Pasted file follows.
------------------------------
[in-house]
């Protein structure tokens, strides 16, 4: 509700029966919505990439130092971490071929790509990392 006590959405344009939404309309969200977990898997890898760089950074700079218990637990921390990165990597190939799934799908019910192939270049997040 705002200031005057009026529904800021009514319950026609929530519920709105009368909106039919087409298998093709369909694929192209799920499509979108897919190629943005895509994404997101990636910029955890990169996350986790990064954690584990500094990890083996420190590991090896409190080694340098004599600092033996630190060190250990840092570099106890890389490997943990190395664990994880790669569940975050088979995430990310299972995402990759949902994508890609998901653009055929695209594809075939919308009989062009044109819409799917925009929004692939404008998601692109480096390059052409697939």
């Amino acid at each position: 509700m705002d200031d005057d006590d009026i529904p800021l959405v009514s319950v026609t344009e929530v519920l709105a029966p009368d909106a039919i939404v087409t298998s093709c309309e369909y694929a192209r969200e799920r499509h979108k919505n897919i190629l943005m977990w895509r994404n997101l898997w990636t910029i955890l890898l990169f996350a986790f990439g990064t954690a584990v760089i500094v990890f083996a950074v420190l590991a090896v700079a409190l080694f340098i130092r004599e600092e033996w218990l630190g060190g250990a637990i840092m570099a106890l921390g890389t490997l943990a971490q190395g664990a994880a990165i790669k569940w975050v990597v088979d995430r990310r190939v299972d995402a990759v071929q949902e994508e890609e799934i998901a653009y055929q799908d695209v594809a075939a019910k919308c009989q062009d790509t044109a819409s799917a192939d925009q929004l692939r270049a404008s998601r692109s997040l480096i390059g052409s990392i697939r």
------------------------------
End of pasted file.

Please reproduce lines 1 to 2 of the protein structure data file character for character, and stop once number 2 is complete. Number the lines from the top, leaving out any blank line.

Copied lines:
[in-house]
């Protein structure tokens, strides 16, 4: 509700029966919505990439130092971490071929790509990392 006590959405344009939404309309969200977990898997890898760089950074700079218990637990921390990165990597190939799934799908019910192939270049997040 705002200031005057009026529904800021009514319950026609929530519920709105009368909106039919087409298998093709369909694929192209799920499509979108897919190629943005895509994404997101990636910029955890990169996350986790990064954690584990500094990890083996420190590991090896409190080694340098004599600092033996630190060190250990840092570099106890890389490997943990190395664990994880790669569940975050088979995430990310299972995402990759949902994508890609998901653009055929695209594809075939919308009989062009044109819409799917925009929004692939404008998601692109480096390059052409697939």